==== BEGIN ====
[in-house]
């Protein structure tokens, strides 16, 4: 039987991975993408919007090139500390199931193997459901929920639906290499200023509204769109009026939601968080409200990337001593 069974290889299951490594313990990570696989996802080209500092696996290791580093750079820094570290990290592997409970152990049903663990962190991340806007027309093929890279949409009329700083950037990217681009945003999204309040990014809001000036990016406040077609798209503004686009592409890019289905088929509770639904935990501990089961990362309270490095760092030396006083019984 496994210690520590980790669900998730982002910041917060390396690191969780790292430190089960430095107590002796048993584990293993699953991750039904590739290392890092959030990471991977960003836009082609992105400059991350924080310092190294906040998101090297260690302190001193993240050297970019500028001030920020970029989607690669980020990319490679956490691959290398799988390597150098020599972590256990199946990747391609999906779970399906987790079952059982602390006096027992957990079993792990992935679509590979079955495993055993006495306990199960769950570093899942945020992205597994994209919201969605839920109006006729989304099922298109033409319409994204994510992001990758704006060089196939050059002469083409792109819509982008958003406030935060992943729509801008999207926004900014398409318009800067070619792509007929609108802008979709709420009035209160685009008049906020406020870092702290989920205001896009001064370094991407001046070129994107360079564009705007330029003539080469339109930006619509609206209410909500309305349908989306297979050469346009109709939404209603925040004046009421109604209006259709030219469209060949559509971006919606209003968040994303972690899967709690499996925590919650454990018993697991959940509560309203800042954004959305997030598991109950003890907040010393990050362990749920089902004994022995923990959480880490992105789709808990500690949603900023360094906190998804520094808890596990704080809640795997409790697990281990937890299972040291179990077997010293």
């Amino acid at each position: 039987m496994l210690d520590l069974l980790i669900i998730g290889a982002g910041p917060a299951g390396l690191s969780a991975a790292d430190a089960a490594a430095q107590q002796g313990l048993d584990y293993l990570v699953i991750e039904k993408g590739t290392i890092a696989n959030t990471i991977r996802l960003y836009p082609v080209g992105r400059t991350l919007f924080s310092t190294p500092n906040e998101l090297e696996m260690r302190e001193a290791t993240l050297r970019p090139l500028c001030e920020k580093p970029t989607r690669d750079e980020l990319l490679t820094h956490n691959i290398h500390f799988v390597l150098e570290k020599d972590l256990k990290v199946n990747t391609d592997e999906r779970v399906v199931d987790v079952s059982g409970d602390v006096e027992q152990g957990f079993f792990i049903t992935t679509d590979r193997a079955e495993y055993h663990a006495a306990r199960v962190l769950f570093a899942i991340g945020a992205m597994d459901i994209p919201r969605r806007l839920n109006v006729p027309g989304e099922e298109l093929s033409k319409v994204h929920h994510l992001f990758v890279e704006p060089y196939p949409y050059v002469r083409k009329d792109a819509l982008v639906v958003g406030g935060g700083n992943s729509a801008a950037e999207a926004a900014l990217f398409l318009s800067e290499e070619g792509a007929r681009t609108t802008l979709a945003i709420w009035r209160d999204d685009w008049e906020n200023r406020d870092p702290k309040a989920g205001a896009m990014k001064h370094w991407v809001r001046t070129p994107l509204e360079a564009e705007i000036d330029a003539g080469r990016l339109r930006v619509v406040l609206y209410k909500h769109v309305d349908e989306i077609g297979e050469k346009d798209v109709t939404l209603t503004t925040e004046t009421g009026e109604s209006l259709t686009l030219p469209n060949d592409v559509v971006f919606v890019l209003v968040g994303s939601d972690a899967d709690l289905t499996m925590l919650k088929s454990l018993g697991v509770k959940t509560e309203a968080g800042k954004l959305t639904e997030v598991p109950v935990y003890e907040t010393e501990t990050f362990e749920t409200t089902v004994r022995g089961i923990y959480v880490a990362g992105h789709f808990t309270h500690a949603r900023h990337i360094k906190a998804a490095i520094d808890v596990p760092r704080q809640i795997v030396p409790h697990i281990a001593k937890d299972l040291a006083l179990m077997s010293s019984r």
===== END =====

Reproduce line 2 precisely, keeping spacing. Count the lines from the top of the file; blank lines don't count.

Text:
């Protein structure tokens, strides 16, 4: 039987991975993408919007090139500390199931193997459901929920639906290499200023509204769109009026939601968080409200990337001593 069974290889299951490594313990990570696989996802080209500092696996290791580093750079820094570290990290592997409970152990049903663990962190991340806007027309093929890279949409009329700083950037990217681009945003999204309040990014809001000036990016406040077609798209503004686009592409890019289905088929509770639904935990501990089961990362309270490095760092030396006083019984 496994210690520590980790669900998730982002910041917060390396690191969780790292430190089960430095107590002796048993584990293993699953991750039904590739290392890092959030990471991977960003836009082609992105400059991350924080310092190294906040998101090297260690302190001193993240050297970019500028001030920020970029989607690669980020990319490679956490691959290398799988390597150098020599972590256990199946990747391609999906779970399906987790079952059982602390006096027992957990079993792990992935679509590979079955495993055993006495306990199960769950570093899942945020992205597994994209919201969605839920109006006729989304099922298109033409319409994204994510992001990758704006060089196939050059002469083409792109819509982008958003406030935060992943729509801008999207926004900014398409318009800067070619792509007929609108802008979709709420009035209160685009008049906020406020870092702290989920205001896009001064370094991407001046070129994107360079564009705007330029003539080469339109930006619509609206209410909500309305349908989306297979050469346009109709939404209603925040004046009421109604209006259709030219469209060949559509971006919606209003968040994303972690899967709690499996925590919650454990018993697991959940509560309203800042954004959305997030598991109950003890907040010393990050362990749920089902004994022995923990959480880490992105789709808990500690949603900023360094906190998804520094808890596990704080809640795997409790697990281990937890299972040291179990077997010293």